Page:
The specifics of the mop head 20 are shown in the cutaway view of FIG. 7. There it will be seen that the sponge body is encased by the reinforcing mesh 40, and handed at its two ends to the respective anchor spool 31 and wringer spool 36. More particularly, rings 61, 62 are employed at each end and secure the end of the reinforced sponge to the respective spools. The inter ior portion of the sponge 50 is provided with a wringer shaft bore 52. Prior to securing the rings 61,62 in place to secure the ends of the sponge 50 to the anchor spool 31 and wringer spool 36, the transverse cross section of the mop head sponge 50 is substantially uniform. In a successful commercial embodiment, the distances across the faces of the sponge block 50 are approxi mately 3% inches, making the same a 3% inch square. The length of the mop head 20 may vary between 8 and 10 inches. Variations in these dimensions are contemplated as within the scope of the invention, the same being set forth for purposes of illustrating a desirable commercial embodiment, and desirable proportions.
As observed in FIGS. 1 and 7, the mop head 20 is finished at its respective ends by the provision of a pair of end caps 41, 42. The anchor spool end cap 41 is provided with an opening 46 at the central portion. The wringer spool and cap 42 is imperforate at its end. Each of the end caps is provided with skirts 60 having annular internal snap rings 48, 49. The anchor cap snap ring 48, and the wringer cap snap ring 49, are of substantially the same configuration, and are proportioned to press-fittingly pass over the end of the wringer spool 36 and anchor spool 31 and lock in place with the skirts 60 approaching the sponge block 50 to mask the ring and its banded portion of the end of the sponge block 50. Alternative means for press-fittingly engaging the end caps 41, 42 are contemplated, such as male and female member snap fits respectively on the end caps 41, 42 and the anchor spool and wringer spool 31, 36. The purpose of the end caps is to provide a more finished look to the product, and also a smooth surface which is less likely, at the wringer spool end cap 42, to scratch mop boards, table legs, and the like.
Referring now to FIG. 10, specifics of the anchor spool 31 will be seen. It should be noted that the anchor spool 31 contains a pair of flip flop slots 32, and a pair of fixed head slots 34. The flip flop slots comprise approximately 90 of the arcuate portion, and the fixed head slots 34 are oriented at an approximate perpendicular axis to the center axis of the flip flop slots 32. To be noted also are the stabilizing fins 55 around the exterior of the anchor spool 31 for purposes of securely locking the sponge block 50 when banded by means of the ring 61 to the ends of the sponge block 50.
As illustrated in FIGS. 10, 11, and 12, an undercut S8 is provided to receive the sponge block 50 portion which is securely tightened and handed by means of the tie ring 61. The wringer spool 36 is illustrated in FIGS. 13, 14, and where it will be seen, particularly in FIG. 14, that a snap head collar 37 is provided in the wringer spool 36 to fit in the undercut 45 at the end of the wringer shaft (see FIG..1) adjacent the snap head fastener 43. Interiorly, a plurality of flip flop slots 38 and fixed head slots 39 are provided in the wringer spool 36, just the same as in the anchor spool 31. Also an undercut S9 is provided to receive the wringer spool ring 62, in the same fashion as with the anchor spool 31.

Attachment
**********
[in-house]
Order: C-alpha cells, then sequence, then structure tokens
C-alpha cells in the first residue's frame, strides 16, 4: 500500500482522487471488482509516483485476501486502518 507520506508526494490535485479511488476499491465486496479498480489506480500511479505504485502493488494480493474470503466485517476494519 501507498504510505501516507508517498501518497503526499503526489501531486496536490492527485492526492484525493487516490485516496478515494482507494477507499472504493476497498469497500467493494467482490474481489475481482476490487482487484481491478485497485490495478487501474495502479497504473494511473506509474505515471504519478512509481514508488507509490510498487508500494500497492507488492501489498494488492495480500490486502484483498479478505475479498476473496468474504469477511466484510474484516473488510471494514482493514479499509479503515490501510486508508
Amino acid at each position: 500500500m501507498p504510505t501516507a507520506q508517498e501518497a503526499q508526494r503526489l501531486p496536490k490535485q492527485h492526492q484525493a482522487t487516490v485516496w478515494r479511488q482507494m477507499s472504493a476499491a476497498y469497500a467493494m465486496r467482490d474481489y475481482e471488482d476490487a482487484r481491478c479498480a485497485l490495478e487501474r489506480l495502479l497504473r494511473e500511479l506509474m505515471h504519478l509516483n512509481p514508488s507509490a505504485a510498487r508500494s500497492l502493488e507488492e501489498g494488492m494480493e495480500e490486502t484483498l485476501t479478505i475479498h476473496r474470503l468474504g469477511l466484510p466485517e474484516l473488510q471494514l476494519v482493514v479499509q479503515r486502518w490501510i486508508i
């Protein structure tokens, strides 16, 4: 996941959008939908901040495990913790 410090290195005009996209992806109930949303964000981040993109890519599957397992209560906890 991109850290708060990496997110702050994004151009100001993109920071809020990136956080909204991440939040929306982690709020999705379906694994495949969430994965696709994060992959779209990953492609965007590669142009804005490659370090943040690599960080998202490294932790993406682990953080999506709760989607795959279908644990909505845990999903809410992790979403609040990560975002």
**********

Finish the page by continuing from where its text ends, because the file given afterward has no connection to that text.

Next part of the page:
The banding of the ends of the sponge block 50 is shown diagrammatically and sequentially in FIGS. 16 through 18. The end of the sponge block 50 is first squeezed and then (for purposes of illustration the anchor spool portion is shown which is substantially identical to the wringer spool portion) the anchor spool ring 61 is placed in position over the already shrunken end of the sponge block 50. It will be noted that the ring 61 is formed of a thin, band of stainless steel with a welded overlap 68. The first step in banding is to squeeze the ring 61, and form a pair of diametrically opposed dents 63 (see FIG. 17) at a position adjacent the single horizontal stabilizing fin 55. As will be noted particularly in FIG. 17, the dents 63 have their pointed ends resting on auxiliary teeth 69. When the ring 61 is subsequently subjected to further squeezing (see FIG. 18), the formation of the pigtails 67 in offsetting directions as shown in FIG. 18 results. The thus formed pigtails 67 serve additionally to the auxiliary teeth 69 and fins 55, 56 to lock the end of the sponge block 50 as banded by the ring 61 against the anchor spool 31, or the wringer spool 36. It will be further noted that the ring 61 defines a circular locus slightly less than the circular locus of the stabilizing fins 55. As shown in the other section in FIGS. 11 and 14, the band or ring 61, 62 thus serves to tightly tie the end of the sponge block 50 to its associated spool, and the same translates the motion or anchor action of its respective spool 31, 36 to the sponge 50, and yet any unsightly appearance of the slant end of the sponge block 50 is masked by means of the respective end caps 41, 42 and their depending skirts 60. 7